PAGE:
Case Studies

The Eagle, the Dragon and the Tiger

Filed in Case Studies by on 1st Nov 2010

The world’s geo-economic and geopolitical landscape is changing, especially in Asia. This has a growing impact that extends not only across Central Asia and the Middle East, but also to South-Central Asia, Africa, South America and the United States. These changes represent an ever-quickening shift of the economic centre of gravity away from the United States and European Union toward Asia. Two ancient Asian powers, like slumbering giants, have awoken from a long sleep. China and India, having chosen economic liberalisation, in 1978 and 1991 respectively, are showing unprecedented economic growth, and are rapidly taking on a greater role in the international economy. Continue Reading »

The Dilemma of Intervention

Filed in Case Studies by on 24th Mar 2009

Should outsiders such as the United Nations and the North Atlantic Treaty Organisation intervene in internal wars? The U.N. mission to end wars and promote peace is still an illusory goal that remains as out-of-reach as an ever-shifting mirage in the desert. During the years of the Cold War, the U.N. could not do what it set out to do because of a contest of wills between East and West, with each wanting its system to dominate at the expense of the other. The euphoria at the end of the Cold War gave multi-lateral diplomacy a new thrust. Continue Reading »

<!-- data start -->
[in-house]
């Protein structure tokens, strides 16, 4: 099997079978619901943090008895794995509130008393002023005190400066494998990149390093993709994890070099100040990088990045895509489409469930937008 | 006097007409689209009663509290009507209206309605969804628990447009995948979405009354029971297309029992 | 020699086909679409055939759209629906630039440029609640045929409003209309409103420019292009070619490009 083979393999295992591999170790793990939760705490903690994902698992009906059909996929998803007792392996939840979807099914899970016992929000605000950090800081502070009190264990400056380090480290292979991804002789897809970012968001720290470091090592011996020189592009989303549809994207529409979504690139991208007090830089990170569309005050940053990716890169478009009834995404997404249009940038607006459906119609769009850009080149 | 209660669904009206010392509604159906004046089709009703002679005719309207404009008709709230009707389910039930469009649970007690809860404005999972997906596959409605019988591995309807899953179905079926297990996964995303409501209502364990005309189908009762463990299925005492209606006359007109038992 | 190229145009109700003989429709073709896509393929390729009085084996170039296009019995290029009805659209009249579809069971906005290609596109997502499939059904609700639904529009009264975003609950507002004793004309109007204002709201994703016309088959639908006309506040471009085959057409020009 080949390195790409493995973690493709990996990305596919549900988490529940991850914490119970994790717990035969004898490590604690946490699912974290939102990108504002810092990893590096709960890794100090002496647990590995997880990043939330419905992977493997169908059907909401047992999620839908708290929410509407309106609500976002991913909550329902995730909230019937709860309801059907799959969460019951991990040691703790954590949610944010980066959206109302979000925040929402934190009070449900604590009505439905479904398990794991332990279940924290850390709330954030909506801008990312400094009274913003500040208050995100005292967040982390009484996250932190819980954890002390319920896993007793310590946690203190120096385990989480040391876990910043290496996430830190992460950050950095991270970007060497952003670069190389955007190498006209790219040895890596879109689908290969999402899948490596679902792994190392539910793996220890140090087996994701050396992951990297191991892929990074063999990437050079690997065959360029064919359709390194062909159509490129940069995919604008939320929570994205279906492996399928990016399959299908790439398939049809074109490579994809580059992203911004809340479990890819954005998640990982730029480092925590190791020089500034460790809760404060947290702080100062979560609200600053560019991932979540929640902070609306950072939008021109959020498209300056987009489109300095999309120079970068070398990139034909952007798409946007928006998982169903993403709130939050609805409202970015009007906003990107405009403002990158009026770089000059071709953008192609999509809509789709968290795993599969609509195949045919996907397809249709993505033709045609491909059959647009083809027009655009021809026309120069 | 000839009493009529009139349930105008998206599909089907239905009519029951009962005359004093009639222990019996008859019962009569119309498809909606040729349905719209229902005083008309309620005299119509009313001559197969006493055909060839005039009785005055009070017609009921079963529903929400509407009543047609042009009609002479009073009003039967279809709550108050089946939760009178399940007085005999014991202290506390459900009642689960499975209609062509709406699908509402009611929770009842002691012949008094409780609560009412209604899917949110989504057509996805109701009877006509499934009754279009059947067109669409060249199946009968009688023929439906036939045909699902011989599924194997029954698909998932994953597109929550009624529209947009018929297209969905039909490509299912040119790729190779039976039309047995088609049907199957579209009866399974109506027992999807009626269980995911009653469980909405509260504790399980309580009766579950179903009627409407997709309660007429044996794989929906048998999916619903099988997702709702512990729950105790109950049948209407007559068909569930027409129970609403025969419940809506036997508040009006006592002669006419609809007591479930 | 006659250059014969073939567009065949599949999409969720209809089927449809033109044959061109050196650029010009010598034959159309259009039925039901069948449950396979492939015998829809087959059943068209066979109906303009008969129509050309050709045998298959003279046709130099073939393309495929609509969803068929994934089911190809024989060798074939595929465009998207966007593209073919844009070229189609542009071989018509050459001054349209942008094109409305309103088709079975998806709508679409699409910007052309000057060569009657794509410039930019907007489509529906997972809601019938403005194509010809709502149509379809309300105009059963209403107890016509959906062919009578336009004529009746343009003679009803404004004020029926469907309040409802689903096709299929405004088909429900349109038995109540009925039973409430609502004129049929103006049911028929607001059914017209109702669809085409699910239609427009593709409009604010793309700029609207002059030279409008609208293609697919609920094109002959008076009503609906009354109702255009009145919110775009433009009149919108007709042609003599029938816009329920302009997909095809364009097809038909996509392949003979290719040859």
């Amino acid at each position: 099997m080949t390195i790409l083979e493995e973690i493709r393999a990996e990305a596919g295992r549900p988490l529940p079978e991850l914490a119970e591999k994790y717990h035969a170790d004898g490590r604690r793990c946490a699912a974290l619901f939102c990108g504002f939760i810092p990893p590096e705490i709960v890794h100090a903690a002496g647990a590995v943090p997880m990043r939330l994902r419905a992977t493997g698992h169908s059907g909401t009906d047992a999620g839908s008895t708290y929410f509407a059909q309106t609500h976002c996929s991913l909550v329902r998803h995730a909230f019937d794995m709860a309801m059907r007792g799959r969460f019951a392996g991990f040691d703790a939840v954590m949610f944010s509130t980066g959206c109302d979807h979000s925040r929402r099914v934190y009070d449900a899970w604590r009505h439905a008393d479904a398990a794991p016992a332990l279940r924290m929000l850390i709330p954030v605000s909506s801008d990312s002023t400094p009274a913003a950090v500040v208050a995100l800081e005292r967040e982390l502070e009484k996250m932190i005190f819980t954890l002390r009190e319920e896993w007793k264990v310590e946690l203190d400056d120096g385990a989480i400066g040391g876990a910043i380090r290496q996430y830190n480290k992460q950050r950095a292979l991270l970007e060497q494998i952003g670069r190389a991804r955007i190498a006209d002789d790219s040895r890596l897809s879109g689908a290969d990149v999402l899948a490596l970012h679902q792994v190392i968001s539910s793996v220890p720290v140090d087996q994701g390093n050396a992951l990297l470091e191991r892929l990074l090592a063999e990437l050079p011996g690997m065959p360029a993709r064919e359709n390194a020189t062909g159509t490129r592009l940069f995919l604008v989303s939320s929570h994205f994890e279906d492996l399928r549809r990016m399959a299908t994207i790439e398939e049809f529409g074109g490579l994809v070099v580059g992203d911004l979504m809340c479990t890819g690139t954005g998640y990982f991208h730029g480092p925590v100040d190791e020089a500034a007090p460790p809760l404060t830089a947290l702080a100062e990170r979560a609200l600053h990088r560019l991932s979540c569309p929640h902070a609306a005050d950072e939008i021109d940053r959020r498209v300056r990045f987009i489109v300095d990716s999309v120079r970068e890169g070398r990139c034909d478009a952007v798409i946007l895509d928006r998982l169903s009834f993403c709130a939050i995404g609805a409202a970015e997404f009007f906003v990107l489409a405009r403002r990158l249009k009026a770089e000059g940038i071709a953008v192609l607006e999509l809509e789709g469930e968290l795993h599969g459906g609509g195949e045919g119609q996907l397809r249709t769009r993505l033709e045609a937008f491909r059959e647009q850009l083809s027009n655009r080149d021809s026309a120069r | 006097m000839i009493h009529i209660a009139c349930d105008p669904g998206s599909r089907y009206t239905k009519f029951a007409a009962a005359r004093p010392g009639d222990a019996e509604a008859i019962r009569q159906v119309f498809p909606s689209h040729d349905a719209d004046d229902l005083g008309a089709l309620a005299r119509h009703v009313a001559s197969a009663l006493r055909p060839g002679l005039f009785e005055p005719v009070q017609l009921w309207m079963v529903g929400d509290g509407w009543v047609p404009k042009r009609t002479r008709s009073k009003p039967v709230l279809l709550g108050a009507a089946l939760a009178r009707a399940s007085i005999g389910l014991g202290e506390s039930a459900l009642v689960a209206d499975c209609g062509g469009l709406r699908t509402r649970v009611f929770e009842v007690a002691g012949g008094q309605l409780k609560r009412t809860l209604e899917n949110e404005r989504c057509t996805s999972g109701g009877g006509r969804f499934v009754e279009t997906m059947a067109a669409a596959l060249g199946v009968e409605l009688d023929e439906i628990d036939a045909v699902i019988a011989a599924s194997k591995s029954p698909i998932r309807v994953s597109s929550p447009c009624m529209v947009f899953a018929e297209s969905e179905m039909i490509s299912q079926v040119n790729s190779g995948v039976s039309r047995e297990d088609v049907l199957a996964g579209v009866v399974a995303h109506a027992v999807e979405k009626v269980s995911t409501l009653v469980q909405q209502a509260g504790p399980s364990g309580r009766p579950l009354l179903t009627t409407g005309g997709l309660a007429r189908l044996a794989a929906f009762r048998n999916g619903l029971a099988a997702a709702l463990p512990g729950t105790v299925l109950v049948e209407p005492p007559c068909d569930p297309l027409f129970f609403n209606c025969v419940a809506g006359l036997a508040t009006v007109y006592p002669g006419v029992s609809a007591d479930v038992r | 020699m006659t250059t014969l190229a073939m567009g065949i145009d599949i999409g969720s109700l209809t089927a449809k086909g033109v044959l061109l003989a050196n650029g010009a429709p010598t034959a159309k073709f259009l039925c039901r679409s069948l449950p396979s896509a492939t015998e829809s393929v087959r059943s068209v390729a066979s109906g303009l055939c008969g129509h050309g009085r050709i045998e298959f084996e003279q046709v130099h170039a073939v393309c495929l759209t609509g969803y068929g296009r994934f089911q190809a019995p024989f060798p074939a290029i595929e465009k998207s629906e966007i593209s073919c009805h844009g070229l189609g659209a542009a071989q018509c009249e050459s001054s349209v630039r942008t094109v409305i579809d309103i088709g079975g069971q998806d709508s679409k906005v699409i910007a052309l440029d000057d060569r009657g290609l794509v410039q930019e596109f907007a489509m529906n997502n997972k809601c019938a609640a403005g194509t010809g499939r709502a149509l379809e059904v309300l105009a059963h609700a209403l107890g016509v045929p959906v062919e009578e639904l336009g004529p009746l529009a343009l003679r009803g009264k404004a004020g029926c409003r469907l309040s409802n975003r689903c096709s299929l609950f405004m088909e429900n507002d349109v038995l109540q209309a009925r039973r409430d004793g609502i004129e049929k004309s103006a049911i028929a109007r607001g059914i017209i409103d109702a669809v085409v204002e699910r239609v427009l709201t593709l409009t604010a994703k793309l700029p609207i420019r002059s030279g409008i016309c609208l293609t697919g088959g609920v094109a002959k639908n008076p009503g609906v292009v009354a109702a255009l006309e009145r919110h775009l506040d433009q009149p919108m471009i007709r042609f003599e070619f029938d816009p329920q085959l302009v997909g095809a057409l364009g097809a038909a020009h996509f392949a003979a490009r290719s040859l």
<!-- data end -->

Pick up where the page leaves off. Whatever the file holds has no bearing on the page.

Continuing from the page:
Beyond Atrocity

Filed in Case Studies by on 24th Mar 2009

Conflict is like a debilitating disease that slowly invades the body politic. By the time the symptoms are recognised, the disease is often far advanced, leaving a country and its people in pain and trauma. Following the same analogy, conflict resolution and post-conflict reconstruction are the cure. Continue Reading »

Sierra Leone: A Dream of Freedom

Filed in Case Studies by on 23rd Mar 2009

In March 1991, warlord Foday Sankoh of Sierra Leone and the Rebel United Front invaded Sierra Leone from a part of Liberia controlled by Charles Taylor, who then led the insurgent National Patriotic Front of Liberia. It was the beginning of a nine-year civil war. However, the events that led to the war started long before. Continue Reading »

Pakistan and Democracy

Filed in Case Studies by on 23rd Mar 2009

A new generation of Islamic militants is on the rise in Pakistan. These are not the Taliban militants forged by the Soviet invasion of Afghanistan who controlled the country in the 1990’s. They are not even the Taliban that U.S and international allies drove across Afghanistan’s southern border into Pakistan a month after Islamic militants attacked the World Trade Centre in New York, and the Pentagon in September 2001. This younger generation of Taliban and al-Qaeda Islamic extremists is increasingly impatient with older members whom they do not feel are militant enough. Sadar (2007) says this new generation is responsible for almost daily attacks against the Pakistani army in their quest to cleanse and turn Pakistan into a pure Islamic state. “Their jihad is aimed not just at infidels occupying Afghanistan but also the infidels who are ruling and running Pakistan and maintaining the secular values of Pakistani society” (Sadar, 2007, p. 29).  Given the instability that has marked Pakistan these past few months, this neither bodes well for the country nor for the international community. Continue Reading »